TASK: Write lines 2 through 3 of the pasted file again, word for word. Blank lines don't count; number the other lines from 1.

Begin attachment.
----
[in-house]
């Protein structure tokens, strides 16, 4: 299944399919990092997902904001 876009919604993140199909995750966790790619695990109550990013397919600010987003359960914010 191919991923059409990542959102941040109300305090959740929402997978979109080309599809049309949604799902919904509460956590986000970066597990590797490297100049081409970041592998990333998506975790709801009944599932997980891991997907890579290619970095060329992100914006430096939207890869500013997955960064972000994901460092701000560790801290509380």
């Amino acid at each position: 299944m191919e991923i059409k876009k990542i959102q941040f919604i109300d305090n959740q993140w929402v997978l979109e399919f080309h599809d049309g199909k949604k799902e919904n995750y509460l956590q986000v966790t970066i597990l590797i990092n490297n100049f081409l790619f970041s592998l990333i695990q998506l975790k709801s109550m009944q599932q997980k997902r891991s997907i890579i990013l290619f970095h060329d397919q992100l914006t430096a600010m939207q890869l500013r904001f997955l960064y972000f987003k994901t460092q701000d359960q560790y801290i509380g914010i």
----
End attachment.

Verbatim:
């Protein structure tokens, strides 16, 4: 299944399919990092997902904001 876009919604993140199909995750966790790619695990109550990013397919600010987003359960914010 191919991923059409990542959102941040109300305090959740929402997978979109080309599809049309949604799902919904509460956590986000970066597990590797490297100049081409970041592998990333998506975790709801009944599932997980891991997907890579290619970095060329992100914006430096939207890869500013997955960064972000994901460092701000560790801290509380």
């Amino acid at each position: 299944m191919e991923i059409k876009k990542i959102q941040f919604i109300d305090n959740q993140w929402v997978l979109e399919f080309h599809d049309g199909k949604k799902e919904n995750y509460l956590q986000v966790t970066i597990l590797i990092n490297n100049f081409l790619f970041s592998l990333i695990q998506l975790k709801s109550m009944q599932q997980k997902r891991s997907i890579i990013l290619f970095h060329d397919q992100l914006t430096a600010m939207q890869l500013r904001f997955l960064y972000f987003k994901t460092q701000d359960q560790y801290i509380g914010i």